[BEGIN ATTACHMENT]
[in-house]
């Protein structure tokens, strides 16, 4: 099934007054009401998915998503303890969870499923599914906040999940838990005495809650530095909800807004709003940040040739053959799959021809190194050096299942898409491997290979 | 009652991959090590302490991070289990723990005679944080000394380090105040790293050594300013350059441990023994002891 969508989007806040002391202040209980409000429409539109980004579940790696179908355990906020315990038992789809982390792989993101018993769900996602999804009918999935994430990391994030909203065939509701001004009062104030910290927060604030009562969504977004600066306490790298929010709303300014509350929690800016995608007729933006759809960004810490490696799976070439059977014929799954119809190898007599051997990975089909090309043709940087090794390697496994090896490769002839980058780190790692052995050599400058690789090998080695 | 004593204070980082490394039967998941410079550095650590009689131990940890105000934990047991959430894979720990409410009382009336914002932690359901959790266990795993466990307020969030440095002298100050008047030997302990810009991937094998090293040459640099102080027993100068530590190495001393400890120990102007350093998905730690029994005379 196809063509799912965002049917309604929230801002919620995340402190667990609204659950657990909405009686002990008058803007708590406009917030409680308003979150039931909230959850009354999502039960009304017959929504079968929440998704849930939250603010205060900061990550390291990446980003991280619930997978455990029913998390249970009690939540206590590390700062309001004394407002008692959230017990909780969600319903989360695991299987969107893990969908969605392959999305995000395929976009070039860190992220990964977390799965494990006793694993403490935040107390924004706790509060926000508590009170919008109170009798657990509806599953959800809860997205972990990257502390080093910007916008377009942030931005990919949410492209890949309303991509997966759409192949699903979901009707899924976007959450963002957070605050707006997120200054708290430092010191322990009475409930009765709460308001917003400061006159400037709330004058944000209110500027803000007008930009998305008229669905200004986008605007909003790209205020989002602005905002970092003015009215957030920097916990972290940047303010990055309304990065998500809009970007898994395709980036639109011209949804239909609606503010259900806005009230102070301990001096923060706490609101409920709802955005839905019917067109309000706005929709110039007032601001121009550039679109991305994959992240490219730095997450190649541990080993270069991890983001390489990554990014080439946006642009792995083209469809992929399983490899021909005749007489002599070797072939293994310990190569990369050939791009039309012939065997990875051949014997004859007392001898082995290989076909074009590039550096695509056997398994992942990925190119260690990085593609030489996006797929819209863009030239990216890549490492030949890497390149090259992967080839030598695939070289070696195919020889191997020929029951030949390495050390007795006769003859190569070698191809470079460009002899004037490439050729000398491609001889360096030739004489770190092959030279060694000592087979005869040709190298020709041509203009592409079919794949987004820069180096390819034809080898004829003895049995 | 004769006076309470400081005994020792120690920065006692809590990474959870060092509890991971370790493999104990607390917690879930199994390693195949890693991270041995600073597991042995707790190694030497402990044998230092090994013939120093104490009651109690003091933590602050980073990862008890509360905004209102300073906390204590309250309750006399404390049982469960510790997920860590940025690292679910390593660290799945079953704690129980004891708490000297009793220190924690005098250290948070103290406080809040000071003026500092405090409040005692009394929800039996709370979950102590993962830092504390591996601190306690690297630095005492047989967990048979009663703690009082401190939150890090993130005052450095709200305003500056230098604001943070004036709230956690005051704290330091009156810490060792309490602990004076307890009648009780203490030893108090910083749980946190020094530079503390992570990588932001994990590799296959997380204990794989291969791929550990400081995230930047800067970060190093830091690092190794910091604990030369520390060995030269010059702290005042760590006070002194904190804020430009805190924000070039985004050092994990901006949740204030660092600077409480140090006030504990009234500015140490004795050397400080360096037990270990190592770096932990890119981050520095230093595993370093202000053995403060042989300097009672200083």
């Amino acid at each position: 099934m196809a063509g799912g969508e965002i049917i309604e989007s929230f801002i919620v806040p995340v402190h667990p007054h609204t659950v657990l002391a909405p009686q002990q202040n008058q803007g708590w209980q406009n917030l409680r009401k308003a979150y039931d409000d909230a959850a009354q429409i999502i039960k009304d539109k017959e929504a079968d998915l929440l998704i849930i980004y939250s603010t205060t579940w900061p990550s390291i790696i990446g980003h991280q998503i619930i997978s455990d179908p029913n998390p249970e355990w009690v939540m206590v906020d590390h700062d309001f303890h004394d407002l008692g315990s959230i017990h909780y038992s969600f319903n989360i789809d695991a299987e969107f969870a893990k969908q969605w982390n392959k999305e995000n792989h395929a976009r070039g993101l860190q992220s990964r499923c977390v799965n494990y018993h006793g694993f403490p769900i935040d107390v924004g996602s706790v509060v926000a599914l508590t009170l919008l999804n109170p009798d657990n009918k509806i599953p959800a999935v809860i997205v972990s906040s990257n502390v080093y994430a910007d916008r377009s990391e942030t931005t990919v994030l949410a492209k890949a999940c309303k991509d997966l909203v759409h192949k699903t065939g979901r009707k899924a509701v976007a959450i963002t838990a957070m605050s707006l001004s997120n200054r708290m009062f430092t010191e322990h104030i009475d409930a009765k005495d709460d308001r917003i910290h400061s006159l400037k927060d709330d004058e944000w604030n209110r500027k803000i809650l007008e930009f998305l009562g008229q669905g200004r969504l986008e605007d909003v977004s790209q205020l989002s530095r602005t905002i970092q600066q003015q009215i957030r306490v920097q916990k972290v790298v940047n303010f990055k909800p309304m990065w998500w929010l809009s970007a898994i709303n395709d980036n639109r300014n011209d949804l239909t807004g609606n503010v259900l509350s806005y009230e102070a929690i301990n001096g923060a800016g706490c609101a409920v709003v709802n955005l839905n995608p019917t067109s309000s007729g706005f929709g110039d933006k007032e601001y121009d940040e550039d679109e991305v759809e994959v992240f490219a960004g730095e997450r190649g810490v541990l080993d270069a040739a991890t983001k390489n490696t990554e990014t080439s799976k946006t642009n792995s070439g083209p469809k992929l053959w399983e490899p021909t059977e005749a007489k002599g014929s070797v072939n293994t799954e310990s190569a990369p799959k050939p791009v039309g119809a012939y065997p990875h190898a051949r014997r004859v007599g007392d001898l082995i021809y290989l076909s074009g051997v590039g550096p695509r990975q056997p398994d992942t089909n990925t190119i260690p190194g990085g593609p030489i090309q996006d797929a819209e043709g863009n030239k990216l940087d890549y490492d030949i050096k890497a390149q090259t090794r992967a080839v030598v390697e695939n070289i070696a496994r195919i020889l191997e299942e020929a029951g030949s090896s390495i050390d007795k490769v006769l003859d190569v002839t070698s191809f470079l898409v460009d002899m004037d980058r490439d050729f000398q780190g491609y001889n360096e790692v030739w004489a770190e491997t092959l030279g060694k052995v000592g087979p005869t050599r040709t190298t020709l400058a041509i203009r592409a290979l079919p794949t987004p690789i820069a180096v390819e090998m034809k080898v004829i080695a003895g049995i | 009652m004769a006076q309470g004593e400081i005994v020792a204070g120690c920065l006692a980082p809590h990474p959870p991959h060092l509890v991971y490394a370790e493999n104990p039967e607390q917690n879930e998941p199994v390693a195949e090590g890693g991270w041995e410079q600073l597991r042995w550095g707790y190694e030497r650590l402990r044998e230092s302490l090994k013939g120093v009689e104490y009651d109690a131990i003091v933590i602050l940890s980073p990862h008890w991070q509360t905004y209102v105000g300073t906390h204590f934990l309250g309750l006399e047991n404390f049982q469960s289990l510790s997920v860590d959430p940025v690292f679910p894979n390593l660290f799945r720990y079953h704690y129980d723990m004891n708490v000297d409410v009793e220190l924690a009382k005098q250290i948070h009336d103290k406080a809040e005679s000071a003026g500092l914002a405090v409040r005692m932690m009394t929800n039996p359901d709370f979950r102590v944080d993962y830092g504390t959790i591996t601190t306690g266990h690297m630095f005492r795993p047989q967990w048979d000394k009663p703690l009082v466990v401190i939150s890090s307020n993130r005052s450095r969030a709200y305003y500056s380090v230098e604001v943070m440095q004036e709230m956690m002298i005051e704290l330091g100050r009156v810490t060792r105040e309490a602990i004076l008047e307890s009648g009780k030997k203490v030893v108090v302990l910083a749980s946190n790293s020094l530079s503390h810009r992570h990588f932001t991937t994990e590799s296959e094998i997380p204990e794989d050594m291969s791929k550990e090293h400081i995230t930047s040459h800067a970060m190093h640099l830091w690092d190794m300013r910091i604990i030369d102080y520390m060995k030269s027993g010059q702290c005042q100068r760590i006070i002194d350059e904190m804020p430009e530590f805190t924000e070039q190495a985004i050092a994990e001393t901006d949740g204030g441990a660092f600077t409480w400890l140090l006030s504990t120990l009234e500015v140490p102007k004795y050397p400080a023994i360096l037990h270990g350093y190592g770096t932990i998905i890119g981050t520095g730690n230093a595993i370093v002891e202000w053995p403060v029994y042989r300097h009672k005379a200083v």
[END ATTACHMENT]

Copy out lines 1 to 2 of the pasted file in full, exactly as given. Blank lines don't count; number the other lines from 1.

[in-house]
């Protein structure tokens, strides 16, 4: 099934007054009401998915998503303890969870499923599914906040999940838990005495809650530095909800807004709003940040040739053959799959021809190194050096299942898409491997290979 | 009652991959090590302490991070289990723990005679944080000394380090105040790293050594300013350059441990023994002891 969508989007806040002391202040209980409000429409539109980004579940790696179908355990906020315990038992789809982390792989993101018993769900996602999804009918999935994430990391994030909203065939509701001004009062104030910290927060604030009562969504977004600066306490790298929010709303300014509350929690800016995608007729933006759809960004810490490696799976070439059977014929799954119809190898007599051997990975089909090309043709940087090794390697496994090896490769002839980058780190790692052995050599400058690789090998080695 | 004593204070980082490394039967998941410079550095650590009689131990940890105000934990047991959430894979720990409410009382009336914002932690359901959790266990795993466990307020969030440095002298100050008047030997302990810009991937094998090293040459640099102080027993100068530590190495001393400890120990102007350093998905730690029994005379 196809063509799912965002049917309604929230801002919620995340402190667990609204659950657990909405009686002990008058803007708590406009917030409680308003979150039931909230959850009354999502039960009304017959929504079968929440998704849930939250603010205060900061990550390291990446980003991280619930997978455990029913998390249970009690939540206590590390700062309001004394407002008692959230017990909780969600319903989360695991299987969107893990969908969605392959999305995000395929976009070039860190992220990964977390799965494990006793694993403490935040107390924004706790509060926000508590009170919008109170009798657990509806599953959800809860997205972990990257502390080093910007916008377009942030931005990919949410492209890949309303991509997966759409192949699903979901009707899924976007959450963002957070605050707006997120200054708290430092010191322990009475409930009765709460308001917003400061006159400037709330004058944000209110500027803000007008930009998305008229669905200004986008605007909003790209205020989002602005905002970092003015009215957030920097916990972290940047303010990055309304990065998500809009970007898994395709980036639109011209949804239909609606503010259900806005009230102070301990001096923060706490609101409920709802955005839905019917067109309000706005929709110039007032601001121009550039679109991305994959992240490219730095997450190649541990080993270069991890983001390489990554990014080439946006642009792995083209469809992929399983490899021909005749007489002599070797072939293994310990190569990369050939791009039309012939065997990875051949014997004859007392001898082995290989076909074009590039550096695509056997398994992942990925190119260690990085593609030489996006797929819209863009030239990216890549490492030949890497390149090259992967080839030598695939070289070696195919020889191997020929029951030949390495050390007795006769003859190569070698191809470079460009002899004037490439050729000398491609001889360096030739004489770190092959030279060694000592087979005869040709190298020709041509203009592409079919794949987004820069180096390819034809080898004829003895049995 | 004769006076309470400081005994020792120690920065006692809590990474959870060092509890991971370790493999104990607390917690879930199994390693195949890693991270041995600073597991042995707790190694030497402990044998230092090994013939120093104490009651109690003091933590602050980073990862008890509360905004209102300073906390204590309250309750006399404390049982469960510790997920860590940025690292679910390593660290799945079953704690129980004891708490000297009793220190924690005098250290948070103290406080809040000071003026500092405090409040005692009394929800039996709370979950102590993962830092504390591996601190306690690297630095005492047989967990048979009663703690009082401190939150890090993130005052450095709200305003500056230098604001943070004036709230956690005051704290330091009156810490060792309490602990004076307890009648009780203490030893108090910083749980946190020094530079503390992570990588932001994990590799296959997380204990794989291969791929550990400081995230930047800067970060190093830091690092190794910091604990030369520390060995030269010059702290005042760590006070002194904190804020430009805190924000070039985004050092994990901006949740204030660092600077409480140090006030504990009234500015140490004795050397400080360096037990270990190592770096932990890119981050520095230093595993370093202000053995403060042989300097009672200083």